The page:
I got an interesting letter from a friend in Romania, telling me that someone had told him that our conscience is virtually a hindrance and a counterfeit of the presence of God. So he was asking me what actually our conscience is and where it might fit into the plan of God and God’s Word.
I wrote him back and said that, as with so many things like this, I always feel the first place to look is in the Word. The light of God’s Word can shine on and clarify things of the spirit, soul and heart that our own understanding can only try to grab at in our darkness.
That specific word, “conscience”, doesn’t seem to be used in the Old Testament but it’s found one place in the Gospels, “And they which heard it, being convicted by their own conscience, went out one by one,” (John 8:9) Actually, the first verse that came to mind for me was where Paul made his defense to the Jewish elders in Jerusalem. The first thing he said was, “Men and brethren, I have lived in all good conscience before God until this day.” (Acts 23:1) Whereupon he got a big slap on the mouth for saying that to them.
But when I was looking to the Lord about this question, I got some interesting pictures. The whole principle of gyroscopes and compasses came to mind. And I think maybe our conscience is like those things in some ways.
The Bible says we have a heart, a soul, a mind and a spirit. But it seems like our conscience is something that is sort of built into us and that we’re born with, almost like a rudimentary “on board navigation system” that each person has. Gyroscopes, in the physical, help provide ships and other things with a balancing system. How exactly that works with a gyroscope is a little mysterious; I can’t explain it but I’m sure some scientist can. And the same with compasses: they provide direction, always pointing to the north, although again, it seems almost spooky how they work. But they do.
But like the person who was talking to my Romanian friend said, our consciences are far from foolproof and certainly not themselves devices that bring us salvation. Paul talked about things that “wound their weak conscience” (I Corinthians 8:12) or even where some “Speaking lies in hypocrisy; having their conscience seared with a hot iron…” (I Tim. 4:2)
So just as gyroscopes and compasses are relatively fragile instruments, it seems our consciences can be weak, even become damaged and in some cases dysfunctional. A word you don’t hear much anymore is “reprobate” (Romans 1:28), a good Bible word for someone who has moved so far away from the voice of their conscience that they literally don’t know the difference between right and wrong anymore.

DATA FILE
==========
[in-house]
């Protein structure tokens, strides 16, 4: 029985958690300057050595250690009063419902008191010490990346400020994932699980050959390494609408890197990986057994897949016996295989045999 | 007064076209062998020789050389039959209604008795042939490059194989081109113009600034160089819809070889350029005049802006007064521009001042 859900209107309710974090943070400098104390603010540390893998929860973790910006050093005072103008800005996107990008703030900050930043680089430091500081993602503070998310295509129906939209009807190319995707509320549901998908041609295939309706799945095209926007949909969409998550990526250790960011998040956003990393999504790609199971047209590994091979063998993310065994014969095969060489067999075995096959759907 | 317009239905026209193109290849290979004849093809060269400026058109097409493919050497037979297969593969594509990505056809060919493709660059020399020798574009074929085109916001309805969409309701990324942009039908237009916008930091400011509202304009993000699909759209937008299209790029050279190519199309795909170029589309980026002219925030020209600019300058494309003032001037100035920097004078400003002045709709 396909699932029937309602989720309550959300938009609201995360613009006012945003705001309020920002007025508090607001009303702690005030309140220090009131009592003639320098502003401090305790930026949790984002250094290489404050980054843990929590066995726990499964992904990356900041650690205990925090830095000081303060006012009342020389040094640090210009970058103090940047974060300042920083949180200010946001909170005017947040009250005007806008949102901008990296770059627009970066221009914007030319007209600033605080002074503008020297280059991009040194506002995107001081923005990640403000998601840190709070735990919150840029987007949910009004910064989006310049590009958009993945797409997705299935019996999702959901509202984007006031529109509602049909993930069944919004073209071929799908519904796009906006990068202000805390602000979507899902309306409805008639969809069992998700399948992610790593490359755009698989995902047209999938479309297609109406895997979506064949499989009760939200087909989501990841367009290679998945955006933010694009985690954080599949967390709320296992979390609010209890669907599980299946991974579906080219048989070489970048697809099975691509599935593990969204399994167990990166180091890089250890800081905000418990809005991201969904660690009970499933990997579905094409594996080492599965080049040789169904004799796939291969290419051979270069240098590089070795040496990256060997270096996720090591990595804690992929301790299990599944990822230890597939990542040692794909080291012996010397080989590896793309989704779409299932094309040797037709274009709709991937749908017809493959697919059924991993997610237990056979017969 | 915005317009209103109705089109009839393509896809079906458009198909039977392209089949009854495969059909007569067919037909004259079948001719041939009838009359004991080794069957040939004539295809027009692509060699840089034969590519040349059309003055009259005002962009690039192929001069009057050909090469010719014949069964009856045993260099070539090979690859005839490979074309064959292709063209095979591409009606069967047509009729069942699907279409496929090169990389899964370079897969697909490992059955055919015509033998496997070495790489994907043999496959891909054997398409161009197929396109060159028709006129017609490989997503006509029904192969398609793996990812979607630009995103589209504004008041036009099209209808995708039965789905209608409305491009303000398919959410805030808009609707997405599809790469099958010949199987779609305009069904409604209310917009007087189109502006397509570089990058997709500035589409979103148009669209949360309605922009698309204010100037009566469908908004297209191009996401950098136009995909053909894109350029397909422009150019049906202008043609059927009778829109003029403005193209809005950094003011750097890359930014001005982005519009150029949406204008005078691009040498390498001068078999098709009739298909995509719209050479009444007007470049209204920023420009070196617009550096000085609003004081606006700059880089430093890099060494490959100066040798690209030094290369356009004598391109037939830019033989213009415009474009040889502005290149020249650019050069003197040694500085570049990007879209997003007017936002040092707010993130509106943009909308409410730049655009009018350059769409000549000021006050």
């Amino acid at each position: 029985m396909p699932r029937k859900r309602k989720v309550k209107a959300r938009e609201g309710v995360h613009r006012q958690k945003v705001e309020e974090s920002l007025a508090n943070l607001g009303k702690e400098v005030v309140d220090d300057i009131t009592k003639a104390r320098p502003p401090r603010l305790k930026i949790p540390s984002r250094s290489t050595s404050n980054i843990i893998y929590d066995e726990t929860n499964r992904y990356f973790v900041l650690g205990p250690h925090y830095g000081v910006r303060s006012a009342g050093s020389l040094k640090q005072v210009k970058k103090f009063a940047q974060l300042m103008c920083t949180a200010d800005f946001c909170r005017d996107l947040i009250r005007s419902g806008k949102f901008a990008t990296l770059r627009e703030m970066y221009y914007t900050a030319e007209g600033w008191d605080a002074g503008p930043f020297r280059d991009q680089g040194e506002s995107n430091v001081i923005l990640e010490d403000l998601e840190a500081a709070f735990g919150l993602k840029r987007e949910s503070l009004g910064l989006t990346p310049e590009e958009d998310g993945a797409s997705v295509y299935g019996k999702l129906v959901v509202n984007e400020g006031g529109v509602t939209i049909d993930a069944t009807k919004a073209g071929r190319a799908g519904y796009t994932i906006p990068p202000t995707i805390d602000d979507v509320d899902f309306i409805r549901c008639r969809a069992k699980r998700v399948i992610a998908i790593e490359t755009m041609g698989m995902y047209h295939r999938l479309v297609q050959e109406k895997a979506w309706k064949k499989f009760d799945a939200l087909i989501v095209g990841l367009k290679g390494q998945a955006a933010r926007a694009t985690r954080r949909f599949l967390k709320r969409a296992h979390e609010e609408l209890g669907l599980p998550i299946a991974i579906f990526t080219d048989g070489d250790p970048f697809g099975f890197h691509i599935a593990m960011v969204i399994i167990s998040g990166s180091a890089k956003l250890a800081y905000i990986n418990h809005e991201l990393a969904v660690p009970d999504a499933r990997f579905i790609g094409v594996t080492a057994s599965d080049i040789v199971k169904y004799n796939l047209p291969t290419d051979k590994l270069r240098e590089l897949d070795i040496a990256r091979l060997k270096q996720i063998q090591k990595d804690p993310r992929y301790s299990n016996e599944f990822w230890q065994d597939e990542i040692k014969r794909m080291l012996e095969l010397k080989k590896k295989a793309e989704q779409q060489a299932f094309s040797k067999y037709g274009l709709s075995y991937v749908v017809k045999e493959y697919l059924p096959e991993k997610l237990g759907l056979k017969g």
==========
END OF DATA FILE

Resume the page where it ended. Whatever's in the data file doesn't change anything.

But to the questions or statements about our conscience, the person told my Romanian friend that “The biggest lie, even before evolution, that the devil was able to push on the World was that our conscience is God’s presence in us. “
I think a thorough Word study on our conscience would show that it’s certainly something that we’re born with and is some form or type of guidance and balance system that is imbued in each soul born, or so it seems. And that it comes from God.
So I understand what that person is trying to say there. But I think they’re being a little too hard and critical of our God-given conscience. I understand what they want to get across is that our conscience is not going to save us and actually our sinful nature can and often does overrule our conscience. I think that’s what Paul meant when he said, “The good that I would, I do not, but the evil that I would not, that I do.” (Romans 7:19)
The power of sin in the life of the unsaved can and often will overcome their conscience. That’s certainly what happened to me. That’s why that verse in John has always seemed to encapsulate what happened to me, “As many as received Him, to them gave he power to become the sons of God, even to them that believe in His name.” (John 1:12) Until I received Jesus, I just didn’t have the power to resist the sins that were increasingly destroying my life. My conscience was there. But I increasingly listened to other voices, the voices of friends, social pressure and just “the course of this world” (Ephesians 2:2). And the voice of my conscience became fainter and fainter.
That’s why God provided a better “guidance system” than our weak “onboard” conscience. And that is “Christ in us, the hope of glory.” (Colossians 1:27) “A new heart I will give you and a new spirit I will put within you, I will take the stony heart out of our flesh and I will give you a heart of flesh.” (Ezekiel 36:26)
Our consciences are not bad and I believe they’re part of the gift and grace of God. But they alone won’t really provide the guidance and certainly not the strength we need to turn against the course of this world and to follow the Spirit of God into “the path of life”. (Psalms 16:11)
So is that guy right or wrong? A little of both, I think. He does have a point. But your conscience doesn’t have to be seen as your enemy and again, a good Word study in the New Testament will repeatedly speak of our conscience as being a good thing.
Only, Salvation is a better thing. Salvation is God’s final solution and answer to the darkness and sin in our lives. “Who has delivered us from the power of darkness and has translated us into the kingdom of His dear Son, in whom we have redemption through his blood, even the forgiveness of sins.” (Colossians 1:13 & 14) Gyroscopes and compasses are good and they have their place. But it’s far more important to get God’s full package of “upgrades, hardware and software” that can truly make us “new creatures in Christ Jesus”. (II Corinthians 5:17)